Tuesday, November 16, 2010

The Misfits

The Misfits
By James Howe
5/5 *****
5th-7th Graders

            The Misfits is the story of 5 young students who are all outcasts in their school, and their struggles to fit in or find their niche.  They form a political party to run for student council, in order to force their peers to accept diversity and each other’s differences, but they are denied by their teachers.  Instead, they end up running as a No-Name Party based on the platform that nobody should ever be called names, because it is very hurtful. 
            Addie, Skeezie, Bobby and Joe struggle are called so many names by their peers; nerdy, geeky, greasy and many derogatory names referring to Joe’s sexual identity.  While reading this book, I was quite appalled; I did not have this experience growing up, nor do I remember seeing it happen, although I am quite certain that it probably did happen to some of my peers.  I want to give the other students the benefit of the doubt, and to argue that maybe they didn’t realize how hurtful they were being.  I think this is a really great book for upper elementary students and even middle school students to read, because the characters are so easy to relate to; not everyone can see themselves as Addie, Skeezie, Bobby or Joe, but we probably have seen an Addie, Skeezie, Bobby or Joe at some point in our lives.  And whether or not we will admit it, many of us have at least felt uncomfortable or left out or felt different at some point in time.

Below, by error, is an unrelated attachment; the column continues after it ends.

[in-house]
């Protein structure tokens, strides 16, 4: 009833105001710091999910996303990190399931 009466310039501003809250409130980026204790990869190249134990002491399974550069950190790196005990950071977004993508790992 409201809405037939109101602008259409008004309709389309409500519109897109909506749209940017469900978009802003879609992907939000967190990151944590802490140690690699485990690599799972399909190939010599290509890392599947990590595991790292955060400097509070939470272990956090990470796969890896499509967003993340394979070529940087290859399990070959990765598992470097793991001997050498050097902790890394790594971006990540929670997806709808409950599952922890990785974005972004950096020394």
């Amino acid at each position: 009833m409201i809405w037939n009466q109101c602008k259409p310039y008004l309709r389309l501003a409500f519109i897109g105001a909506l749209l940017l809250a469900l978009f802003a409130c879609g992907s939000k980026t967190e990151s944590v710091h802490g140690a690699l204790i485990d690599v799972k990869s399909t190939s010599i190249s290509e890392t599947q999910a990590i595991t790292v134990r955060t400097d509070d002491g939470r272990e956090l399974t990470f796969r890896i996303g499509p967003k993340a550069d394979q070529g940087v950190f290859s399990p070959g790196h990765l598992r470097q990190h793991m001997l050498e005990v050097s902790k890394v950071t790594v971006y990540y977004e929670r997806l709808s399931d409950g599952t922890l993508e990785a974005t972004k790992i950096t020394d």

I’m sure that this novel is considered controversial, just because of all the touchy issues it addresses (mostly the homosexuality, but also bullying, emotional abuse, diversity, racism, discrimination, lack of teacher/adult support etc…), but given the chance I think I would definitely teach this novel. This book may make students feel uncomfortable, but in my mind, if they are feeling uncomfortable about it then they are really getting the point of it; they see how hurtful it is, and maybe they are relating to it and that is making them reflect on the novel.  I don’t think that any student will be personally offended by this novel, which makes me feel that it is a book that students can learn from, and they may not be able to learn about these issues to this extent in another book, so that justifies teaching it in the classroom.
One theme that is so important and so apparent in this novel is that: “Different is okay, and we should accept people for who they are”.  I think that especially considering the target audience of this novel, reinforcing that idea is so crucial.  Given what has been happening lately in our society, bullying is such a problem, and the way to prevent it in the future is to teach our children and students just how hurtful it can be.  

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